Colin Powell, a respected general and former Secretary of State to George W. Bush, has come out against Bush's plans for watering down the Geneva conventions so he can run roughshod over the civil liberties of detainees in the "war on terror." He is joined by, among others, John McCain.

Bush has held fast to the view that those who oppose him are confused or stupid or just plan fans of terrorism, so a reporter asked Snow if Powell was just confused about what the administration was trying to do. And Tony Snow, using his great wisdom as an ex TV news pundit, said yes, former Chairman of the Joint Chiefs of Staff, just didn't get it.

It doesn't matter how much experience you have. It doesn't matter how smart you are, it doesn't matter how much authority you have. If you disagree with Bush, you're just slow in the head.

Absolute certainty is so scary. I know it's a low blow to compare people with the Nazis, but really, they also had that sort of certainty. But the really frightening thing about certainty is people find it very alluring. It is Bush's certainty that has kept his fan base. He says the most nonsensical and fictional things with a blinding certainty that mesmerizes his base.

Bush and his crew are dazzling in their stupidity.

Light bulbs that burn - feature or bug?

I just feel I need to warn the world about this. Recently, my flourescent ceiling light bulb started flickering, went out, came back on, and then burst into flames. Yes, actual flames started shooting out of it. The manufacturer name on it was Telstar, so I used the internet to find them. It's Telstar Products Inc. in Brooklyn. I called up and told them they're light bulb had burst into flames and they didn't seem at all concerned. I asked if they were concerned, they said I'd have to speak to the manager, I said I'd like to do that and then the line went dead.

I don't know where I bought this, but just check the manufacturer and if you see any bulbs by Telstar, I'd advise against buying them.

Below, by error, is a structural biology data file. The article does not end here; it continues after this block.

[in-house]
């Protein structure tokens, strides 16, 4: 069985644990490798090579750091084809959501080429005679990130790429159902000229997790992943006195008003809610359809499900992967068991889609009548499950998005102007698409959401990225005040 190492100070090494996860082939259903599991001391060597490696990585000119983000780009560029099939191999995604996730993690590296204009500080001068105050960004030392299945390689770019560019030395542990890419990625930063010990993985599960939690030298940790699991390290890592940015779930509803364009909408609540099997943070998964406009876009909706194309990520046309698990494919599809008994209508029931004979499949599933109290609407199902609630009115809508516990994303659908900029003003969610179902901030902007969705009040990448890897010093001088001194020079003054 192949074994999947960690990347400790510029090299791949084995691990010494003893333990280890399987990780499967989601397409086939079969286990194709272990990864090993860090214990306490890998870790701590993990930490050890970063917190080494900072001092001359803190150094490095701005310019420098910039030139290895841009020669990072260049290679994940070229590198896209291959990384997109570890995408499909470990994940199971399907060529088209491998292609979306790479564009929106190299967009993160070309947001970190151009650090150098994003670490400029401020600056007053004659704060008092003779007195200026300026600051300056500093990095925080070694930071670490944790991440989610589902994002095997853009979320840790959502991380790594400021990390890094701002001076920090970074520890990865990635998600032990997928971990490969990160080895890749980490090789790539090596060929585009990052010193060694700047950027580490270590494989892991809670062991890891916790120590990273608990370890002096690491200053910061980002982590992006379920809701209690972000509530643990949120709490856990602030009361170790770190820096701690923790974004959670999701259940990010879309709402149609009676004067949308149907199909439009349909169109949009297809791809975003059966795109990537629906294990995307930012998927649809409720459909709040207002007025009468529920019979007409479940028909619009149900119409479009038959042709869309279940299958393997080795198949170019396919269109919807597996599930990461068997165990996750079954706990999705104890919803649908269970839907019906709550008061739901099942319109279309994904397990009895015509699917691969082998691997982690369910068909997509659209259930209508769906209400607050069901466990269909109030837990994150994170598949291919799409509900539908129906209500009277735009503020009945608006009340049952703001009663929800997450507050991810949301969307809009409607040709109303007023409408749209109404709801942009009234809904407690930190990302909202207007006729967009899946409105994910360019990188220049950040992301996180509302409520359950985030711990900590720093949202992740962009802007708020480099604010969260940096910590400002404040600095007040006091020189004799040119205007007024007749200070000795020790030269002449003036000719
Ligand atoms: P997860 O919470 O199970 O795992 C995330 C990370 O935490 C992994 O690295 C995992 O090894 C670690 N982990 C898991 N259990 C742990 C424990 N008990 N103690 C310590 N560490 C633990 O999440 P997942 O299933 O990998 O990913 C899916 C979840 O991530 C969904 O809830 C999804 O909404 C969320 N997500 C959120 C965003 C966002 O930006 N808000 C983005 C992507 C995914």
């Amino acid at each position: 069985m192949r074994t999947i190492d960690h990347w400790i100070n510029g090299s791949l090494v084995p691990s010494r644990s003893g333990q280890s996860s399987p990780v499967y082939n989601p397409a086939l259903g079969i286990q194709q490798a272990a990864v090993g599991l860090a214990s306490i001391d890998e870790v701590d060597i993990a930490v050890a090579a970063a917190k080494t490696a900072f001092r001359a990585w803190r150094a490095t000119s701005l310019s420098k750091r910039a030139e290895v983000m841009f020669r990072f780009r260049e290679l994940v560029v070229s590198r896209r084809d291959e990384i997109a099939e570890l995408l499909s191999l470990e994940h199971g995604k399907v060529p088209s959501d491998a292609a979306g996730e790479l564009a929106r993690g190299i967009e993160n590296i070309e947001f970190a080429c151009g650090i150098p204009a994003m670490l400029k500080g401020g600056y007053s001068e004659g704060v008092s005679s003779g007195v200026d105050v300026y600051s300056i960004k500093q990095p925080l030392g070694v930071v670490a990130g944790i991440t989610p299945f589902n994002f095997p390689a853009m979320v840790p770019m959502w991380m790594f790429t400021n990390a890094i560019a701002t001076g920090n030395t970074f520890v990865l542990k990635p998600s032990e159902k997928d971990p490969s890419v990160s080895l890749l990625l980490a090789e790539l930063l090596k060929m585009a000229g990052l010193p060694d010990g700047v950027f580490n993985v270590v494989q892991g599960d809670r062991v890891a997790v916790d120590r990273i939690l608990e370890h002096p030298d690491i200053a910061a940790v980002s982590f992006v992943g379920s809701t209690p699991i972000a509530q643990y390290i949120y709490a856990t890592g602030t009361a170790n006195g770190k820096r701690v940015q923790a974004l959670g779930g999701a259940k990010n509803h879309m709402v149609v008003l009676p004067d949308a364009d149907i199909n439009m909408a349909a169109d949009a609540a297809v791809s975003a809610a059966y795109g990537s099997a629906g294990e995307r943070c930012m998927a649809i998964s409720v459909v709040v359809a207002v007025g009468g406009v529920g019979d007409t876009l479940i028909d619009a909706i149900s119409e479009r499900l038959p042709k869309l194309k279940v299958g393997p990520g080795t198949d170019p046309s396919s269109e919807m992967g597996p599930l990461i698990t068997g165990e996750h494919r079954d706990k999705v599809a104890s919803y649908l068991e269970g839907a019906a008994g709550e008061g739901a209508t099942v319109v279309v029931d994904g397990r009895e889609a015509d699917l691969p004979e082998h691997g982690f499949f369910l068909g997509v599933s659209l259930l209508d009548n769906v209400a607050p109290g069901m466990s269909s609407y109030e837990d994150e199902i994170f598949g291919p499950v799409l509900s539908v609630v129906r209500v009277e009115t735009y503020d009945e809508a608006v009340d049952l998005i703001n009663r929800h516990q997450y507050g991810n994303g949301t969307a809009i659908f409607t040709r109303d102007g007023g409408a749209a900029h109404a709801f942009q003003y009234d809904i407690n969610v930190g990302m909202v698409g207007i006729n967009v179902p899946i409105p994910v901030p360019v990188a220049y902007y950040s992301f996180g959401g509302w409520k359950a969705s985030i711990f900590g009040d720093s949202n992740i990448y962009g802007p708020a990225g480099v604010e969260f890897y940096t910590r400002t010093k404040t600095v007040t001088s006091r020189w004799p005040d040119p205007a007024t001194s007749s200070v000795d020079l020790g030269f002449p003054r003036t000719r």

Determining the leanings of Path to 9/11 without actually watching it

I've been skimming the Internet Movie Database's reviews of "Path to 9/11," and if you believe that the truth is generally somewhere between the two extremes, then the truth is, Path to 9/11 had a conservative bias.  
It's very simple.  A lot of people give the movie either 1 or 2 stars or, on the other hand, 9 or 10 stars.  It's unlikely some TV movie written by some TV writer who did shows like Pacific Blue and Falcon Crest is going to write a 10-star movie.  Not impossible, but unlikely.  At the same time, it appears an awful lot of people who gave the movie 1 star didn't actually watch it.  They just read about it and wrote to complain.  Which I think goes against the spirit of user reviews.
Anyway, reviews are pretty much divided into, "this movie is a pack of lies trying to blame terrorism on Clinton" or "this is an even handed portrayal of the events leading up to 9/11."
So right wingers are saying, hey, the movie was critical of Bush too, so it was fair.  But let's be realistic.  When television is harsh on conservatives, even when it's fair, well-documented criticism, they throw a hissy fit.  And I can't seem to find any conservatives throwing hissy fits about Path to 9/11.  No one's complaining about a single thing in the movie regarding the Bush administrations handling of terrorism.
Of course, you could argue that even conservatives realize how badly Bush has botched things and thus would consider any criticism to be reasonable, but that seems highly unlikely to me.
Therefore, the only logical conclusion is the movie has a strong conservative bias.  If not a single conservative is bitching that the movie is unfair to Bush, it's because it is bending over backwards to be fair to Bush.  And I don't think anyone is claiming the movie is bending over backwards to be fair Clinton.